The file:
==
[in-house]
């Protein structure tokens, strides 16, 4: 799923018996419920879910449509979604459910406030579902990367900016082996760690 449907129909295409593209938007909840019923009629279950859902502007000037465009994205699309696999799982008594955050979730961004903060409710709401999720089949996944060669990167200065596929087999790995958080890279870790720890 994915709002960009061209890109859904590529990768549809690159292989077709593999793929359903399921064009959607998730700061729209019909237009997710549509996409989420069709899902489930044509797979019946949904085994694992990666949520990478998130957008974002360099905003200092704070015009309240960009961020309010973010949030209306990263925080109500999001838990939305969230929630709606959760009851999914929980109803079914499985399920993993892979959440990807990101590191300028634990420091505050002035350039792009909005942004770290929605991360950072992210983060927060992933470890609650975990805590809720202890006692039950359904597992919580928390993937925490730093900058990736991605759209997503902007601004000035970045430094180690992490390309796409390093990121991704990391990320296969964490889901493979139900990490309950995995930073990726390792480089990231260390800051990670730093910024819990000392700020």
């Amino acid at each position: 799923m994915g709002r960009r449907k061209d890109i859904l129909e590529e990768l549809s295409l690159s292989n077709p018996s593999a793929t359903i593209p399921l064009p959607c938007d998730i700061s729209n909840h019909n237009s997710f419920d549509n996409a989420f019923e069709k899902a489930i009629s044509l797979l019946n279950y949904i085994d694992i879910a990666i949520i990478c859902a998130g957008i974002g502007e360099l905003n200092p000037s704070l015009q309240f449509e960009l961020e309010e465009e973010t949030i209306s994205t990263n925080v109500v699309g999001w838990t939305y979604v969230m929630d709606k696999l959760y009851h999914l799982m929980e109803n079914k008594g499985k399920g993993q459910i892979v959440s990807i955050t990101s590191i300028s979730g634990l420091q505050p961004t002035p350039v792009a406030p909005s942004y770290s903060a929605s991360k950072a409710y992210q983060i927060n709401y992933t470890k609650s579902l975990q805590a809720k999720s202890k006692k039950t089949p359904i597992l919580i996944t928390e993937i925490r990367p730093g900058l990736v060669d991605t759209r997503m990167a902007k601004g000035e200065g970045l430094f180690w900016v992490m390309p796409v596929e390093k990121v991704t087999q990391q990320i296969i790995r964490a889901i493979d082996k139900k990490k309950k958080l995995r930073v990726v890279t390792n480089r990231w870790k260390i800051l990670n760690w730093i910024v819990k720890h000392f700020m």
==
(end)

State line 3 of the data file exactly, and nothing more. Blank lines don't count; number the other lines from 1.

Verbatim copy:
């Amino acid at each position: 799923m994915g709002r960009r449907k061209d890109i859904l129909e590529e990768l549809s295409l690159s292989n077709p018996s593999a793929t359903i593209p399921l064009p959607c938007d998730i700061s729209n909840h019909n237009s997710f419920d549509n996409a989420f019923e069709k899902a489930i009629s044509l797979l019946n279950y949904i085994d694992i879910a990666i949520i990478c859902a998130g957008i974002g502007e360099l905003n200092p000037s704070l015009q309240f449509e960009l961020e309010e465009e973010t949030i209306s994205t990263n925080v109500v699309g999001w838990t939305y979604v969230m929630d709606k696999l959760y009851h999914l799982m929980e109803n079914k008594g499985k399920g993993q459910i892979v959440s990807i955050t990101s590191i300028s979730g634990l420091q505050p961004t002035p350039v792009a406030p909005s942004y770290s903060a929605s991360k950072a409710y992210q983060i927060n709401y992933t470890k609650s579902l975990q805590a809720k999720s202890k006692k039950t089949p359904i597992l919580i996944t928390e993937i925490r990367p730093g900058l990736v060669d991605t759209r997503m990167a902007k601004g000035e200065g970045l430094f180690w900016v992490m390309p796409v596929e390093k990121v991704t087999q990391q990320i296969i790995r964490a889901i493979d082996k139900k990490k309950k958080l995995r930073v990726v890279t390792n480089r990231w870790k260390i800051l990670n760690w730093i910024v819990k720890h000392f700020m």